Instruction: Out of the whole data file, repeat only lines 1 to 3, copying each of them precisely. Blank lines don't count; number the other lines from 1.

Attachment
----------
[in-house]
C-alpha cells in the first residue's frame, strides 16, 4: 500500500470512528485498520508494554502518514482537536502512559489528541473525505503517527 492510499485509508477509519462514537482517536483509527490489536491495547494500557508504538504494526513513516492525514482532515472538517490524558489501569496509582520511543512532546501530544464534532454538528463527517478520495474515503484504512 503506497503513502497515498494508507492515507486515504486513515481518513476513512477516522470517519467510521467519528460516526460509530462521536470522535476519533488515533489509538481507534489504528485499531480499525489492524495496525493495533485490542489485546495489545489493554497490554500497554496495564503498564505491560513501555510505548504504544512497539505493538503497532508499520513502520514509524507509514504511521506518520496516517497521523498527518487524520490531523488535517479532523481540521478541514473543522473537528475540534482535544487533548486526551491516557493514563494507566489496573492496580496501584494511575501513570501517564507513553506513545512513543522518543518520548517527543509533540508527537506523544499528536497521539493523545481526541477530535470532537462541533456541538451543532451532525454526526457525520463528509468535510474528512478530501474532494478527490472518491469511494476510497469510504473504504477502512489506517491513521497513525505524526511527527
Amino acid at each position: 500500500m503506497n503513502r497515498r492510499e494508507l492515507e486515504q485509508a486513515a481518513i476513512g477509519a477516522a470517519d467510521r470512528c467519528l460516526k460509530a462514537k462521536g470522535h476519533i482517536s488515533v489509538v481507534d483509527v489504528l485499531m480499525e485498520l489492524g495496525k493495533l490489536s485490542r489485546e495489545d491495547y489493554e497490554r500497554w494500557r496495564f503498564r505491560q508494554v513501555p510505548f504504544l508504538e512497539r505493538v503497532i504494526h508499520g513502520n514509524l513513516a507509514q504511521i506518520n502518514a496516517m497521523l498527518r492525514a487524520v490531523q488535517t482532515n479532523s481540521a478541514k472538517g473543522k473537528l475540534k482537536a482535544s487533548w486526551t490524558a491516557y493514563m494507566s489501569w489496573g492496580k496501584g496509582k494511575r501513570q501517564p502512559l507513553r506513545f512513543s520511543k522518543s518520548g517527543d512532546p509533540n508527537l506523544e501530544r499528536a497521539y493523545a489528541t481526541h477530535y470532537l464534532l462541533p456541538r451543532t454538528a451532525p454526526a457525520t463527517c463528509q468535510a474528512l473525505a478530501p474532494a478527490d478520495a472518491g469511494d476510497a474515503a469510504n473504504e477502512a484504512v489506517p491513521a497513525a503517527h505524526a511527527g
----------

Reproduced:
[in-house]
C-alpha cells in the first residue's frame, strides 16, 4: 500500500470512528485498520508494554502518514482537536502512559489528541473525505503517527 492510499485509508477509519462514537482517536483509527490489536491495547494500557508504538504494526513513516492525514482532515472538517490524558489501569496509582520511543512532546501530544464534532454538528463527517478520495474515503484504512 503506497503513502497515498494508507492515507486515504486513515481518513476513512477516522470517519467510521467519528460516526460509530462521536470522535476519533488515533489509538481507534489504528485499531480499525489492524495496525493495533485490542489485546495489545489493554497490554500497554496495564503498564505491560513501555510505548504504544512497539505493538503497532508499520513502520514509524507509514504511521506518520496516517497521523498527518487524520490531523488535517479532523481540521478541514473543522473537528475540534482535544487533548486526551491516557493514563494507566489496573492496580496501584494511575501513570501517564507513553506513545512513543522518543518520548517527543509533540508527537506523544499528536497521539493523545481526541477530535470532537462541533456541538451543532451532525454526526457525520463528509468535510474528512478530501474532494478527490472518491469511494476510497469510504473504504477502512489506517491513521497513525505524526511527527
Amino acid at each position: 500500500m503506497n503513502r497515498r492510499e494508507l492515507e486515504q485509508a486513515a481518513i476513512g477509519a477516522a470517519d467510521r470512528c467519528l460516526k460509530a462514537k462521536g470522535h476519533i482517536s488515533v489509538v481507534d483509527v489504528l485499531m480499525e485498520l489492524g495496525k493495533l490489536s485490542r489485546e495489545d491495547y489493554e497490554r500497554w494500557r496495564f503498564r505491560q508494554v513501555p510505548f504504544l508504538e512497539r505493538v503497532i504494526h508499520g513502520n514509524l513513516a507509514q504511521i506518520n502518514a496516517m497521523l498527518r492525514a487524520v490531523q488535517t482532515n479532523s481540521a478541514k472538517g473543522k473537528l475540534k482537536a482535544s487533548w486526551t490524558a491516557y493514563m494507566s489501569w489496573g492496580k496501584g496509582k494511575r501513570q501517564p502512559l507513553r506513545f512513543s520511543k522518543s518520548g517527543d512532546p509533540n508527537l506523544e501530544r499528536a497521539y493523545a489528541t481526541h477530535y470532537l464534532l462541533p456541538r451543532t454538528a451532525p454526526a457525520t463527517c463528509q468535510a474528512l473525505a478530501p474532494a478527490d478520495a472518491g469511494d476510497a474515503a469510504n473504504e477502512a484504512v489506517p491513521a497513525a503517527h505524526a511527527g